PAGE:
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‘The presence and the pride in his face spoke volumes to us’: Stan Grant pays tribute to Greg Inglis

Greg Inglis will be remembered as one of Rugby League’s most athletically gifted players as well as being an indigenous role model who inspired his people says renowned journalist and tragic Souths fan Stan Grant.

“He had everything, the speed, the athleticism, the strength, and that rare ingredient that all great players have – Thurston, Smith, Lewis, Sterling had it, Joey Johns of course – the awareness of the game, they could play it at their pace, they could slow it down and play it at the place they wanted to,” Grant tells David Morrow and Matt Thompson.

“He’s one of the most spectacular players, and as an Indigenous person, he was someone who represented us and gave us an incredible sense of pride, that’s how I’ll remember him.”

Upon news of Inglis’ retirement, Morrow declared he was the best player of the past 20 years and it’s a claim Stan Grant finds hard to disagree with.

“If he’s not, there’s none better, and the memory he leaves us with and the images he leaves us with are probably greater than any other player,

“If you think about Greg Inglis, the memories and the moments he leaves us with, those spectacular tries, that incredible athleticism and speed, there’s no one I think who has left us with the show-reel that he has.”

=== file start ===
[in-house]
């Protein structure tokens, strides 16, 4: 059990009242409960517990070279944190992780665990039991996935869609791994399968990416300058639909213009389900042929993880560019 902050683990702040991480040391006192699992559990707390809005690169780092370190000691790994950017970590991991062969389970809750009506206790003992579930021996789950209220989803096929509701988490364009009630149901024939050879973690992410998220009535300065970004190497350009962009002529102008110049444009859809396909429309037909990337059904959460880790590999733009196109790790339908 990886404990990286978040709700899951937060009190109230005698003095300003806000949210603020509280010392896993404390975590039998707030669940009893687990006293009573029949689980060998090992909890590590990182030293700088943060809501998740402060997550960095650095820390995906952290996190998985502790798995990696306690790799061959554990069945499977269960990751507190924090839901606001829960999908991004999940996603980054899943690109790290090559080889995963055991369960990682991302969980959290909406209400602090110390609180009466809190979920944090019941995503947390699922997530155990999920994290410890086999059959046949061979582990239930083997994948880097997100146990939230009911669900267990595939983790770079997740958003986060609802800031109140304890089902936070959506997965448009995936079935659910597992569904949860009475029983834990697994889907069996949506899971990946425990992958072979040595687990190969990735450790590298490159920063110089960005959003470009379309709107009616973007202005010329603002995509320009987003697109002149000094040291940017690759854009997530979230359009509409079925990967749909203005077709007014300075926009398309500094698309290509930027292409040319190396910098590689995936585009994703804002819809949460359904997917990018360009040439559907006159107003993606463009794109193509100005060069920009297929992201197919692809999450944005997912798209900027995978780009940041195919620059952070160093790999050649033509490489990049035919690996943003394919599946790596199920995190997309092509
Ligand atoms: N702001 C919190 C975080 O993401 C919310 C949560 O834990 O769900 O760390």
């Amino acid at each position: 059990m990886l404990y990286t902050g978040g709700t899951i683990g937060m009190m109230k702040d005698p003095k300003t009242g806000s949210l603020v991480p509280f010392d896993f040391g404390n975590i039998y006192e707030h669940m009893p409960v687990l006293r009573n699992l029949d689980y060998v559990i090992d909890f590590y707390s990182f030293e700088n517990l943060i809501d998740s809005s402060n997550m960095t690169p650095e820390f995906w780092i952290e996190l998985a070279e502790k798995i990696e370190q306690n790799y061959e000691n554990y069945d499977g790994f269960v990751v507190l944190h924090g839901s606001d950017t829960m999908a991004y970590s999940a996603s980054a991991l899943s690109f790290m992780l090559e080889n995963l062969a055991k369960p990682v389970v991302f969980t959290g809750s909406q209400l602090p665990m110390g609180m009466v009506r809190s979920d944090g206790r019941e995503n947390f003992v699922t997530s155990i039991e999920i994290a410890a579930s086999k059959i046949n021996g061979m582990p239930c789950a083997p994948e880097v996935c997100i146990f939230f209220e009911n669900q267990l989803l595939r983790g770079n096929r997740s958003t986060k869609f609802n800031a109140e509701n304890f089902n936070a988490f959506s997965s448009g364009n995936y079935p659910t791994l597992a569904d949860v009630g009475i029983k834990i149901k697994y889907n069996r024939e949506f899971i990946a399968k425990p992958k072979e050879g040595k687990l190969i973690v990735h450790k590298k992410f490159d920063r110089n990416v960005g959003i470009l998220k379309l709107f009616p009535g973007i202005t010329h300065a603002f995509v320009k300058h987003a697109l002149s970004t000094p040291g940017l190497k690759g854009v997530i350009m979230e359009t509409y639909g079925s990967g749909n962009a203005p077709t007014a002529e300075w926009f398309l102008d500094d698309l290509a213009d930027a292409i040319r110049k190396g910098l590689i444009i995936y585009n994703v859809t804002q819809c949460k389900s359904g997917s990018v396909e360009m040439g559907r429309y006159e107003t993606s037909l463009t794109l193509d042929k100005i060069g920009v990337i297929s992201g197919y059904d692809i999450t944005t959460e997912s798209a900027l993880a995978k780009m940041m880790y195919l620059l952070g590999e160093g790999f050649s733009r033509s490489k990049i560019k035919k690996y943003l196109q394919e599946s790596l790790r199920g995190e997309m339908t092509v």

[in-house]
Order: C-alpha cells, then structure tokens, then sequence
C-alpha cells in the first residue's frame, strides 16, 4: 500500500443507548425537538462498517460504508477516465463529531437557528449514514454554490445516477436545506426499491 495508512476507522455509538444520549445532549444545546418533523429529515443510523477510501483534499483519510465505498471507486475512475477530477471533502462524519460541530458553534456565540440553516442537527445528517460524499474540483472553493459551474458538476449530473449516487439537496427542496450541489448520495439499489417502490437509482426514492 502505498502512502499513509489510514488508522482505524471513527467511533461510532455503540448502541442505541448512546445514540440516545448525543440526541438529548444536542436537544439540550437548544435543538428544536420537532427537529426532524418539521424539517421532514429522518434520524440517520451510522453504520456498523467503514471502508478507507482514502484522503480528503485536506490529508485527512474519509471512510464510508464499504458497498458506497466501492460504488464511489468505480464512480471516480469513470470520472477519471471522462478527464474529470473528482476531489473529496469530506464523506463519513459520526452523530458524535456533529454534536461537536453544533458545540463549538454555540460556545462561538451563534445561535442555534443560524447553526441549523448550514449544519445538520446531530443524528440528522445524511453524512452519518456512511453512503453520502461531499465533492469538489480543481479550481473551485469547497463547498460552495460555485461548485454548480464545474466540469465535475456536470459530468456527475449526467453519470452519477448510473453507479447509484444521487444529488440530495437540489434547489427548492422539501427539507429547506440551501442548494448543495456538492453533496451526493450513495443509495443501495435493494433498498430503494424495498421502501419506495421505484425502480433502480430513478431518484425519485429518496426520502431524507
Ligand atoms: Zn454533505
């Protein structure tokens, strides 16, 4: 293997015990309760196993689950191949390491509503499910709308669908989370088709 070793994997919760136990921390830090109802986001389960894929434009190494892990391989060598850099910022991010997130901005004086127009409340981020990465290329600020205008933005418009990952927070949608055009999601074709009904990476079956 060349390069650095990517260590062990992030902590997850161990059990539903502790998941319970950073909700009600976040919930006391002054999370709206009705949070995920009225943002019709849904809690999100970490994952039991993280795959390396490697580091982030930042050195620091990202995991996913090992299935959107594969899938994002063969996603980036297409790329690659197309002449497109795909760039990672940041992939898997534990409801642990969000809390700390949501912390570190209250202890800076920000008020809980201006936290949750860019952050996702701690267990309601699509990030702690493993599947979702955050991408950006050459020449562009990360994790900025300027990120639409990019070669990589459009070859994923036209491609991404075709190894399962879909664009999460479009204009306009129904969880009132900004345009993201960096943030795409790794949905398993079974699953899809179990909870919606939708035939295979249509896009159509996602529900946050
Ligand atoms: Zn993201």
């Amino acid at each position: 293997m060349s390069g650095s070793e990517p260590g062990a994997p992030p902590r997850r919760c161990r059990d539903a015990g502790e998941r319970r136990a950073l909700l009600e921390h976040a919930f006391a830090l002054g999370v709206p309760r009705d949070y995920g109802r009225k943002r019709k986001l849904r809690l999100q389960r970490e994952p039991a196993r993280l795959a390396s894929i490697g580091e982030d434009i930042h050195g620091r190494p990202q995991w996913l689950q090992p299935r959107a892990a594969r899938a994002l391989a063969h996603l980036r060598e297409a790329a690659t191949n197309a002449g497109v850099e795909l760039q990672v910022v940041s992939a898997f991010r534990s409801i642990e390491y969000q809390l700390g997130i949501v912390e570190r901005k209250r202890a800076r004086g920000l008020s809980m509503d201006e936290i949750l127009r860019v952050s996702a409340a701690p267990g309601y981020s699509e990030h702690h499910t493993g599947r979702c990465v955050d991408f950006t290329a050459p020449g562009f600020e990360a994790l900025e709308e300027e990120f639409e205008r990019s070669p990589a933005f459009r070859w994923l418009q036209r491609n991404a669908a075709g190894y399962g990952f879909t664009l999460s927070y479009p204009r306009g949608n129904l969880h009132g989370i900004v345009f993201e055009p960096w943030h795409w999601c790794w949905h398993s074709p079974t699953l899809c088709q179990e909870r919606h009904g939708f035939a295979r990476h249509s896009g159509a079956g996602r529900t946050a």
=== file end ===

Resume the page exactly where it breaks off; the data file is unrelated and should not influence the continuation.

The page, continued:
Stan Grant is a Wiradjuri man from Griffith, an eminent thought leader and a proud advocate for Indigenous causes in Australia, and he believes Greg Inglis is poised to take that next step into leadership away from the footy field.

“I think what we’re going to see now is Greg, as someone who has made a mark in football, who has committed to his community, who wants to make a difference, who has listened and is now ready to take that next step into real leadership both in and outside of the game,

“The image that encapsulates that for me is that remarkable moment during one of the indigenous all stars game, when all the boys stood around him, they launched the chant and when they ducked down, standing in the middle was G.I, he didn’t have to say a word, the presence of that man and the pride in his face spoke volumes to us.”

Inglis’ retirement, along with Johnathan Thurston’s at the end of last season, means the game has bid goodbye to serious star power; two high profile Indigenous leaders whose names fit comfortably on the list of the best to ever grace the field.

“To think that we’ve farewelled two players who could easily be immortals, two absolute legends of the game in J.T and G.I, I don’t think we have ever seen for any other player such warmth and affection that we’ve seen for these two players, and it speaks to the presence of indigenous players in the game and the quality of those individuals,

“They’ve left a legacy for all these other young indigenous players to follow.”

Click PLAY to hear Stan Grant pay tribute to Greg Inglis:

MORROW & THOMPSON
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